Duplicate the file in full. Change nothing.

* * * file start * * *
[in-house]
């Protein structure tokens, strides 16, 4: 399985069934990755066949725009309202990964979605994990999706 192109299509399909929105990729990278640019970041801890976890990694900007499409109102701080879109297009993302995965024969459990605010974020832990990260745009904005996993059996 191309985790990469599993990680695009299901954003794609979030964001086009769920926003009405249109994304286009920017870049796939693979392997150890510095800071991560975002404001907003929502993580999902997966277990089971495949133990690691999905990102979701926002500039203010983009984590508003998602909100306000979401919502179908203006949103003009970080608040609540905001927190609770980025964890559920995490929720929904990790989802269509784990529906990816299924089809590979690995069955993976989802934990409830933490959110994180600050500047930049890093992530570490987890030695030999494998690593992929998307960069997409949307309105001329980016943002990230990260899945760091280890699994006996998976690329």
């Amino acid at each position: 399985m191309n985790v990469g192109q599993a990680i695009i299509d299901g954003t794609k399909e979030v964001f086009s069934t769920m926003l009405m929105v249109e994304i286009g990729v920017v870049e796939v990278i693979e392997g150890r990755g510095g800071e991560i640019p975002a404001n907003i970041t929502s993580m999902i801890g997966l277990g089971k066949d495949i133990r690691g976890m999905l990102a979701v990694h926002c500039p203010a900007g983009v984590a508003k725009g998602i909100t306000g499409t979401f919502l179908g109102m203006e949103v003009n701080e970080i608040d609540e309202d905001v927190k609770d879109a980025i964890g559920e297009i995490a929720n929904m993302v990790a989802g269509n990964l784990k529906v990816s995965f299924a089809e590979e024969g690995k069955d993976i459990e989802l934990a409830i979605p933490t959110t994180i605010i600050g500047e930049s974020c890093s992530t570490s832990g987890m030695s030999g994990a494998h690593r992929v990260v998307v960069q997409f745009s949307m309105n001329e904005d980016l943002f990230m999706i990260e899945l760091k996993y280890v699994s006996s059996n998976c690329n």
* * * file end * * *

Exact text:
[in-house]
């Protein structure tokens, strides 16, 4: 399985069934990755066949725009309202990964979605994990999706 192109299509399909929105990729990278640019970041801890976890990694900007499409109102701080879109297009993302995965024969459990605010974020832990990260745009904005996993059996 191309985790990469599993990680695009299901954003794609979030964001086009769920926003009405249109994304286009920017870049796939693979392997150890510095800071991560975002404001907003929502993580999902997966277990089971495949133990690691999905990102979701926002500039203010983009984590508003998602909100306000979401919502179908203006949103003009970080608040609540905001927190609770980025964890559920995490929720929904990790989802269509784990529906990816299924089809590979690995069955993976989802934990409830933490959110994180600050500047930049890093992530570490987890030695030999494998690593992929998307960069997409949307309105001329980016943002990230990260899945760091280890699994006996998976690329």
């Amino acid at each position: 399985m191309n985790v990469g192109q599993a990680i695009i299509d299901g954003t794609k399909e979030v964001f086009s069934t769920m926003l009405m929105v249109e994304i286009g990729v920017v870049e796939v990278i693979e392997g150890r990755g510095g800071e991560i640019p975002a404001n907003i970041t929502s993580m999902i801890g997966l277990g089971k066949d495949i133990r690691g976890m999905l990102a979701v990694h926002c500039p203010a900007g983009v984590a508003k725009g998602i909100t306000g499409t979401f919502l179908g109102m203006e949103v003009n701080e970080i608040d609540e309202d905001v927190k609770d879109a980025i964890g559920e297009i995490a929720n929904m993302v990790a989802g269509n990964l784990k529906v990816s995965f299924a089809e590979e024969g690995k069955d993976i459990e989802l934990a409830i979605p933490t959110t994180i605010i600050g500047e930049s974020c890093s992530t570490s832990g987890m030695s030999g994990a494998h690593r992929v990260v998307v960069q997409f745009s949307m309105n001329e904005d980016l943002f990230m999706i990260e899945l760091k996993y280890v699994s006996s059996n998976c690329n």